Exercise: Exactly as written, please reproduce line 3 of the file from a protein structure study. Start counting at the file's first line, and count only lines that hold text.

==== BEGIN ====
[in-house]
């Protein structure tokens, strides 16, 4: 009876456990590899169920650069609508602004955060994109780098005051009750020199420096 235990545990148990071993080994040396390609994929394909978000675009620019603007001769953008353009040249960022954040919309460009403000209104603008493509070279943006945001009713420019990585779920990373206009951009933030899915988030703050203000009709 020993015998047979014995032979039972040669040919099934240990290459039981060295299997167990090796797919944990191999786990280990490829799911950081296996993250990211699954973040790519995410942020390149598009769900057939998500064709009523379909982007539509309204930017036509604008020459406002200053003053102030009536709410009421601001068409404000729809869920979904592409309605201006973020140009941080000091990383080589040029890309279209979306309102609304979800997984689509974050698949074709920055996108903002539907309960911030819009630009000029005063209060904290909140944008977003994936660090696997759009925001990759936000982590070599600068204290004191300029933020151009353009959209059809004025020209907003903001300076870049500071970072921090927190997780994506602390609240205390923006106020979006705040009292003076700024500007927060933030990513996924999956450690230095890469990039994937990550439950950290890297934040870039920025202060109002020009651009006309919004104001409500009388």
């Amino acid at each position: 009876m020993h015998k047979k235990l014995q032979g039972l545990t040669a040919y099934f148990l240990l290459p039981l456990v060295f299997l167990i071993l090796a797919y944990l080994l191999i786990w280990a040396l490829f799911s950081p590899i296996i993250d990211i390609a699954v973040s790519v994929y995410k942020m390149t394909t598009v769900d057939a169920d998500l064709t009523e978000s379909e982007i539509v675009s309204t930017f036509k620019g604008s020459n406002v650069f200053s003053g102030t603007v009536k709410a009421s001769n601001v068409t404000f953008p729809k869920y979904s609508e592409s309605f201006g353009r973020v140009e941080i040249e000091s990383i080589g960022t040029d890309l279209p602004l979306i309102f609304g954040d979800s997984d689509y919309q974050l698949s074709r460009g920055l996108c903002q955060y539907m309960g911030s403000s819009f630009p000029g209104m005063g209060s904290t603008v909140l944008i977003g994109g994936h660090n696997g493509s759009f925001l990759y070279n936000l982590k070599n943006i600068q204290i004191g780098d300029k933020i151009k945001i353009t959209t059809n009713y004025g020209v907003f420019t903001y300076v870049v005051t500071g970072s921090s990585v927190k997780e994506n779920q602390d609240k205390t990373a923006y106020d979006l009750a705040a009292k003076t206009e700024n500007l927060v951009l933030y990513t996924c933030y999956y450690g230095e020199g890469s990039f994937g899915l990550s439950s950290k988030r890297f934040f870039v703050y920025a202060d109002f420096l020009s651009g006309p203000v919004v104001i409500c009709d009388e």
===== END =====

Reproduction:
């Amino acid at each position: 009876m020993h015998k047979k235990l014995q032979g039972l545990t040669a040919y099934f148990l240990l290459p039981l456990v060295f299997l167990i071993l090796a797919y944990l080994l191999i786990w280990a040396l490829f799911s950081p590899i296996i993250d990211i390609a699954v973040s790519v994929y995410k942020m390149t394909t598009v769900d057939a169920d998500l064709t009523e978000s379909e982007i539509v675009s309204t930017f036509k620019g604008s020459n406002v650069f200053s003053g102030t603007v009536k709410a009421s001769n601001v068409t404000f953008p729809k869920y979904s609508e592409s309605f201006g353009r973020v140009e941080i040249e000091s990383i080589g960022t040029d890309l279209p602004l979306i309102f609304g954040d979800s997984d689509y919309q974050l698949s074709r460009g920055l996108c903002q955060y539907m309960g911030s403000s819009f630009p000029g209104m005063g209060s904290t603008v909140l944008i977003g994109g994936h660090n696997g493509s759009f925001l990759y070279n936000l982590k070599n943006i600068q204290i004191g780098d300029k933020i151009k945001i353009t959209t059809n009713y004025g020209v907003f420019t903001y300076v870049v005051t500071g970072s921090s990585v927190k997780e994506n779920q602390d609240k205390t990373a923006y106020d979006l009750a705040a009292k003076t206009e700024n500007l927060v951009l933030y990513t996924c933030y999956y450690g230095e020199g890469s990039f994937g899915l990550s439950s950290k988030r890297f934040f870039v703050y920025a202060d109002f420096l020009s651009g006309p203000v919004v104001i409500c009709d009388e």